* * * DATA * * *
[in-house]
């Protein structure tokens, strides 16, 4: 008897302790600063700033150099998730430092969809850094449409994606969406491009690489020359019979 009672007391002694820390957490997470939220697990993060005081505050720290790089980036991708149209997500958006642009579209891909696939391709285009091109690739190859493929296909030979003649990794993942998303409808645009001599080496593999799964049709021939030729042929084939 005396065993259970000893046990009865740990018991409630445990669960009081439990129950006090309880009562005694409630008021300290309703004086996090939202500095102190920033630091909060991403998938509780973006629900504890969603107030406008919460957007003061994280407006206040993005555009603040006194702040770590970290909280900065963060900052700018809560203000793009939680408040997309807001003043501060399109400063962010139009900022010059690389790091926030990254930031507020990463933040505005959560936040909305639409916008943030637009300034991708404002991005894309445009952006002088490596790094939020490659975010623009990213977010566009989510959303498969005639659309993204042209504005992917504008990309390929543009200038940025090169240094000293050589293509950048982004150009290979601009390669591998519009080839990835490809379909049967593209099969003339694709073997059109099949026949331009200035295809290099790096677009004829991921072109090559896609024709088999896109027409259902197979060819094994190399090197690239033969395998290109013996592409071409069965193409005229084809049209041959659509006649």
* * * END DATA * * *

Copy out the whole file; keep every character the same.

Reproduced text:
[in-house]
């Protein structure tokens, strides 16, 4: 008897302790600063700033150099998730430092969809850094449409994606969406491009690489020359019979 009672007391002694820390957490997470939220697990993060005081505050720290790089980036991708149209997500958006642009579209891909696939391709285009091109690739190859493929296909030979003649990794993942998303409808645009001599080496593999799964049709021939030729042929084939 005396065993259970000893046990009865740990018991409630445990669960009081439990129950006090309880009562005694409630008021300290309703004086996090939202500095102190920033630091909060991403998938509780973006629900504890969603107030406008919460957007003061994280407006206040993005555009603040006194702040770590970290909280900065963060900052700018809560203000793009939680408040997309807001003043501060399109400063962010139009900022010059690389790091926030990254930031507020990463933040505005959560936040909305639409916008943030637009300034991708404002991005894309445009952006002088490596790094939020490659975010623009990213977010566009989510959303498969005639659309993204042209504005992917504008990309390929543009200038940025090169240094000293050589293509950048982004150009290979601009390669591998519009080839990835490809379909049967593209099969003339694709073997059109099949026949331009200035295809290099790096677009004829991921072109090559896609024709088999896109027409259902197979060819094994190399090197690239033969395998290109013996592409071409069965193409005229084809049209041959659509006649």